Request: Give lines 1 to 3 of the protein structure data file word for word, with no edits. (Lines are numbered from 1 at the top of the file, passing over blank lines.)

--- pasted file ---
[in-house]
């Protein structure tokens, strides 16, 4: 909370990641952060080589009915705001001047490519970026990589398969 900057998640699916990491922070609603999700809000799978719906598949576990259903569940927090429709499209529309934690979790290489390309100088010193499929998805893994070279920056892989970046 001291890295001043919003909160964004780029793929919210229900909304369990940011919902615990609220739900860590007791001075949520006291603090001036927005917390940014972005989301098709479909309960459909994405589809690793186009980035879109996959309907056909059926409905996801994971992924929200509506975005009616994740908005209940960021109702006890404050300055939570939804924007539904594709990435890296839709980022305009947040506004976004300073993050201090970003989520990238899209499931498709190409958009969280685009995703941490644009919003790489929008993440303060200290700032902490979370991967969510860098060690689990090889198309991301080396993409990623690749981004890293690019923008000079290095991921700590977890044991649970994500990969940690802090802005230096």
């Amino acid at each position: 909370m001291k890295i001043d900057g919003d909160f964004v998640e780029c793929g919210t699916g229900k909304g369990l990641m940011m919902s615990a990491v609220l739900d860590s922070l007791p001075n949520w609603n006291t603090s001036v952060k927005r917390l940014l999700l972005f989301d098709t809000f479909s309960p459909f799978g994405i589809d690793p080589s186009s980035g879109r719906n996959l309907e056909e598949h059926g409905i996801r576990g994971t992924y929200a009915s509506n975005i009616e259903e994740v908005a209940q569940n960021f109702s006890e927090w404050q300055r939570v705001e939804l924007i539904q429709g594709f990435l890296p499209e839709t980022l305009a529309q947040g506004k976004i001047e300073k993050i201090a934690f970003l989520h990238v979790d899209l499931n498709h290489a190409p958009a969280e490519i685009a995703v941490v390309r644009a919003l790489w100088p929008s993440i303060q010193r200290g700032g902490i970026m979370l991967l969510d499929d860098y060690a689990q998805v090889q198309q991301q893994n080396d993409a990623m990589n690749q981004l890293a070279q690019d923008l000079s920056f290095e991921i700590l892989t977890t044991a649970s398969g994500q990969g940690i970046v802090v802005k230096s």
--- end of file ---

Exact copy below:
[in-house]
């Protein structure tokens, strides 16, 4: 909370990641952060080589009915705001001047490519970026990589398969 900057998640699916990491922070609603999700809000799978719906598949576990259903569940927090429709499209529309934690979790290489390309100088010193499929998805893994070279920056892989970046 001291890295001043919003909160964004780029793929919210229900909304369990940011919902615990609220739900860590007791001075949520006291603090001036927005917390940014972005989301098709479909309960459909994405589809690793186009980035879109996959309907056909059926409905996801994971992924929200509506975005009616994740908005209940960021109702006890404050300055939570939804924007539904594709990435890296839709980022305009947040506004976004300073993050201090970003989520990238899209499931498709190409958009969280685009995703941490644009919003790489929008993440303060200290700032902490979370991967969510860098060690689990090889198309991301080396993409990623690749981004890293690019923008000079290095991921700590977890044991649970994500990969940690802090802005230096």
């Amino acid at each position: 909370m001291k890295i001043d900057g919003d909160f964004v998640e780029c793929g919210t699916g229900k909304g369990l990641m940011m919902s615990a990491v609220l739900d860590s922070l007791p001075n949520w609603n006291t603090s001036v952060k927005r917390l940014l999700l972005f989301d098709t809000f479909s309960p459909f799978g994405i589809d690793p080589s186009s980035g879109r719906n996959l309907e056909e598949h059926g409905i996801r576990g994971t992924y929200a009915s509506n975005i009616e259903e994740v908005a209940q569940n960021f109702s006890e927090w404050q300055r939570v705001e939804l924007i539904q429709g594709f990435l890296p499209e839709t980022l305009a529309q947040g506004k976004i001047e300073k993050i201090a934690f970003l989520h990238v979790d899209l499931n498709h290489a190409p958009a969280e490519i685009a995703v941490v390309r644009a919003l790489w100088p929008s993440i303060q010193r200290g700032g902490i970026m979370l991967l969510d499929d860098y060690a689990q998805v090889q198309q991301q893994n080396d993409a990623m990589n690749q981004l890293a070279q690019d923008l000079s920056f290095e991921i700590l892989t977890t044991a649970s398969g994500q990969g940690i970046v802090v802005k230096s």